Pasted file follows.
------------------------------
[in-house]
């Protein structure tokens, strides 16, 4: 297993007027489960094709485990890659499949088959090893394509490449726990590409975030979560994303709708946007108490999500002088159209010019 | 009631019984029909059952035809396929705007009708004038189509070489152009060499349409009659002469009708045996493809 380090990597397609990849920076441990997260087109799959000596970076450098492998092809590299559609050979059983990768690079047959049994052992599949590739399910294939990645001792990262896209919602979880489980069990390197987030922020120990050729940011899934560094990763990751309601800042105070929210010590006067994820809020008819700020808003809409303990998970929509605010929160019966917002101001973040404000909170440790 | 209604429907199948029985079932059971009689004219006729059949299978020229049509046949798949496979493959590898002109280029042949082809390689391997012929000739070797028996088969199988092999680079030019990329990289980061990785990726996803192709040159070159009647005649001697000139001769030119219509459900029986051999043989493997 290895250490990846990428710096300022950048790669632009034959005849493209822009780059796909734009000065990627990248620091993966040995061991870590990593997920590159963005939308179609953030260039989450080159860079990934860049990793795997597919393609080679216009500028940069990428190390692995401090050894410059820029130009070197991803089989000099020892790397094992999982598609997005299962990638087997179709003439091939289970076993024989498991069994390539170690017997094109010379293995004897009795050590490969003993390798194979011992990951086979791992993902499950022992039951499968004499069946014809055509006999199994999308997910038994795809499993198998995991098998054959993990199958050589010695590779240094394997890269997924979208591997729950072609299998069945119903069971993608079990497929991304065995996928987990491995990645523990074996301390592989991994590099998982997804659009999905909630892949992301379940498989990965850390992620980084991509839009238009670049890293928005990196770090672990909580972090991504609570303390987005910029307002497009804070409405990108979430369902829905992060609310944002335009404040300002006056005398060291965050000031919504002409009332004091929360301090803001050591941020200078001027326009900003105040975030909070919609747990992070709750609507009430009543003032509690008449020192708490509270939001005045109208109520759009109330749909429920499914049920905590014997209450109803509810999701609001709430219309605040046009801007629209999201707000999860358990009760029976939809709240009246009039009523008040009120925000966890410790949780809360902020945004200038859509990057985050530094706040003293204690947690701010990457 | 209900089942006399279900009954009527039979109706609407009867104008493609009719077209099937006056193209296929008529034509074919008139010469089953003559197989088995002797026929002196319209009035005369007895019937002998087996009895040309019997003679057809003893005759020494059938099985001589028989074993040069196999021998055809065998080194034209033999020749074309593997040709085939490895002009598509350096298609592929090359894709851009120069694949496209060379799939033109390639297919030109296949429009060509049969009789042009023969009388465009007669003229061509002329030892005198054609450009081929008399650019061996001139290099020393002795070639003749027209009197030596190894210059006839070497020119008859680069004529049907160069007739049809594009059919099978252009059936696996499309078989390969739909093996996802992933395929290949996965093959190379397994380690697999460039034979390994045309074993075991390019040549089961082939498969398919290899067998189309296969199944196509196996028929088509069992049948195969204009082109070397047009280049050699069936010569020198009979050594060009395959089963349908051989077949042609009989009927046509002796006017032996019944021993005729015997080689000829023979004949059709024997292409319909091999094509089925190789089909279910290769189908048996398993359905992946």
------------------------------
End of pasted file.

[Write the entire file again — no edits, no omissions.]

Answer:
[in-house]
């Protein structure tokens, strides 16, 4: 297993007027489960094709485990890659499949088959090893394509490449726990590409975030979560994303709708946007108490999500002088159209010019 | 009631019984029909059952035809396929705007009708004038189509070489152009060499349409009659002469009708045996493809 380090990597397609990849920076441990997260087109799959000596970076450098492998092809590299559609050979059983990768690079047959049994052992599949590739399910294939990645001792990262896209919602979880489980069990390197987030922020120990050729940011899934560094990763990751309601800042105070929210010590006067994820809020008819700020808003809409303990998970929509605010929160019966917002101001973040404000909170440790 | 209604429907199948029985079932059971009689004219006729059949299978020229049509046949798949496979493959590898002109280029042949082809390689391997012929000739070797028996088969199988092999680079030019990329990289980061990785990726996803192709040159070159009647005649001697000139001769030119219509459900029986051999043989493997 290895250490990846990428710096300022950048790669632009034959005849493209822009780059796909734009000065990627990248620091993966040995061991870590990593997920590159963005939308179609953030260039989450080159860079990934860049990793795997597919393609080679216009500028940069990428190390692995401090050894410059820029130009070197991803089989000099020892790397094992999982598609997005299962990638087997179709003439091939289970076993024989498991069994390539170690017997094109010379293995004897009795050590490969003993390798194979011992990951086979791992993902499950022992039951499968004499069946014809055509006999199994999308997910038994795809499993198998995991098998054959993990199958050589010695590779240094394997890269997924979208591997729950072609299998069945119903069971993608079990497929991304065995996928987990491995990645523990074996301390592989991994590099998982997804659009999905909630892949992301379940498989990965850390992620980084991509839009238009670049890293928005990196770090672990909580972090991504609570303390987005910029307002497009804070409405990108979430369902829905992060609310944002335009404040300002006056005398060291965050000031919504002409009332004091929360301090803001050591941020200078001027326009900003105040975030909070919609747990992070709750609507009430009543003032509690008449020192708490509270939001005045109208109520759009109330749909429920499914049920905590014997209450109803509810999701609001709430219309605040046009801007629209999201707000999860358990009760029976939809709240009246009039009523008040009120925000966890410790949780809360902020945004200038859509990057985050530094706040003293204690947690701010990457 | 209900089942006399279900009954009527039979109706609407009867104008493609009719077209099937006056193209296929008529034509074919008139010469089953003559197989088995002797026929002196319209009035005369007895019937002998087996009895040309019997003679057809003893005759020494059938099985001589028989074993040069196999021998055809065998080194034209033999020749074309593997040709085939490895002009598509350096298609592929090359894709851009120069694949496209060379799939033109390639297919030109296949429009060509049969009789042009023969009388465009007669003229061509002329030892005198054609450009081929008399650019061996001139290099020393002795070639003749027209009197030596190894210059006839070497020119008859680069004529049907160069007739049809594009059919099978252009059936696996499309078989390969739909093996996802992933395929290949996965093959190379397994380690697999460039034979390994045309074993075991390019040549089961082939498969398919290899067998189309296969199944196509196996028929088509069992049948195969204009082109070397047009280049050699069936010569020198009979050594060009395959089963349908051989077949042609009989009927046509002796006017032996019944021993005729015997080689000829023979004949059709024997292409319909091999094509089925190789089909279910290769189908048996398993359905992946």